SEPARATE Professional & Technical Components with 26 and TC
By G. John Verhovshek, MA, CPC
Certain services defined within CPT® contain separate professional and technical components. That is, the complete service, as reported by a single CPT® code, includes reimbursement for the physician’s work of the service—generally physician interpretation and report, or a diagnostic test’s administration—and separate payment for necessary equipment usage and ancillary costs.
As a rule, codes with both a professional and technical component describe equipment-intensive diagnostic services, including many services found in the radiology (70000 series) and medicine (90281-99607) sections of the CPT® manual. When reporting these codes, you may separate a service’s professional and technical components from one another with proper application of modifiers 26 Professional component and TC Technical component.
Identifying Qualifying Codes
The CPT® manual does not identify specifically codes with separate professional and technical components. You may identify them readily, however: The Centers for Medicare & Medicaid Services (CMS) National Physician Fee Schedule (PFS) Relative Value File lists such codes on three separate lines, each with a different relative value unit (RVU) total. The first line describes the global service; the second line describes the service’s technical component (as indicated by “TC” in column B of the fee schedule), and; the third line describes the service’s professional component (as indicated by “26” in column B of the fee schedule).
Resource tip: You may download the CMS National PFS Relative Value File from the CMS Web site at: www.cms.hhs.gov/PhysicianFeeSched/PFSRVF/list.asp?listpage=4. Be sure to select the most recent file.
Applying Modifiers 26 and TC
Most often, you will append modifier 26 when the physician does not own the equipment necessary to provide the service, such as when the physician provides the interpretation and report for an X-ray taken in a facility setting.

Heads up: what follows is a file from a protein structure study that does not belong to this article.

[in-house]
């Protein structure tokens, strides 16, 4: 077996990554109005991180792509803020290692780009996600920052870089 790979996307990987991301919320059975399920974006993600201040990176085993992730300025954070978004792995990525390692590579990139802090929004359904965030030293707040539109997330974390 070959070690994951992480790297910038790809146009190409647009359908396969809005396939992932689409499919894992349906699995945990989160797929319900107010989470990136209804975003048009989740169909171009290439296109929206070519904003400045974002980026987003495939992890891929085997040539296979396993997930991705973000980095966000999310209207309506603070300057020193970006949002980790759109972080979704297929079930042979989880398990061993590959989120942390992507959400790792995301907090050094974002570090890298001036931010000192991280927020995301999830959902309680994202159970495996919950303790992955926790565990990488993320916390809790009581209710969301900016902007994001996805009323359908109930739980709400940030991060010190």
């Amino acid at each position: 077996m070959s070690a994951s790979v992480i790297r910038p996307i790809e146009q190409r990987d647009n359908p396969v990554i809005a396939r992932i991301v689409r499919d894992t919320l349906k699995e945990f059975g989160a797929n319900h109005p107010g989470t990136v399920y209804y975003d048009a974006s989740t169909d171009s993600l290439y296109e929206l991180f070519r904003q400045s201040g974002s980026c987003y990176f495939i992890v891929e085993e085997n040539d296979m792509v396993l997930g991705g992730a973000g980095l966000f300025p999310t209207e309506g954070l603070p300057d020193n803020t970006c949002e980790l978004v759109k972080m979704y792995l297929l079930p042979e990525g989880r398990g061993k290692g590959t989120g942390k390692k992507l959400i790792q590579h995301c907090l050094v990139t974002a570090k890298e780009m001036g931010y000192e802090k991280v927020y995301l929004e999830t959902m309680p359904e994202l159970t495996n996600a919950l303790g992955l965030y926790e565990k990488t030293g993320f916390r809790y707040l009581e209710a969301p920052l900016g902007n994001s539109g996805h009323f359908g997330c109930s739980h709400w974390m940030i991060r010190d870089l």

When billing Medicare, physicians providing services in a facility setting cannot claim the procedure’s technical portion regardless of whether they own the equipment. For instance, if a neurologist performs electromyography (EMG) (such as 95860 Needle electromyography; one extremity with or without related paraspinal areas) for a Medicare inpatient using his own machine, he must append modifier 26. The hospital receives the payment for the technical component of any service provided in the facility as part of the diagnosis-related group (DRG) payment for Medicare inpatients. This is true even if the physician performs the service for a hospital patient in his or her office.
If, however, the physician provides the complete outpatient service in his office, using his own equipment, you may report the appropriate CPT® code without a modifier appended to receive reimbursement for the complete service.
For example, per the 2009 PFS Relative Value file, the neurologist reporting 95860 to Medicare in the facility setting recovers 0.96 RVUs for the professional portion of the service only. If the neurologist provides the same service for an outpatient in his own office, using his own equipment, he reports 95860 without a modifier, and receives a total of 2.16 RVUs for the complete service.
A physician practice may report a service with modifier TC only, but it would happen rarely. For example, suppose that several ophthalmology practices lease space within the same office complex. Practice A has had equipment difficulties, and arranges with Practice B to provide the technical portion of, for instance, visual field testing (92081 Visual field examination, unilateral or bilateral, with interpretation and report; limited examination [eg, tangent screen, Autoplot, arc perimeter, or single stimulus level automated test, such as Octopus 3 or 7 equivalent) for Practice A’s patients. Practice B provides the printouts for Practice A, and Practice A performs the interpretation and report. In this case, Practice A would report 92081-26, and Practice B would report 92081-TC.
G. John Verhovshek, MA, CPC, is AAPC’s director of clinical coding communications.
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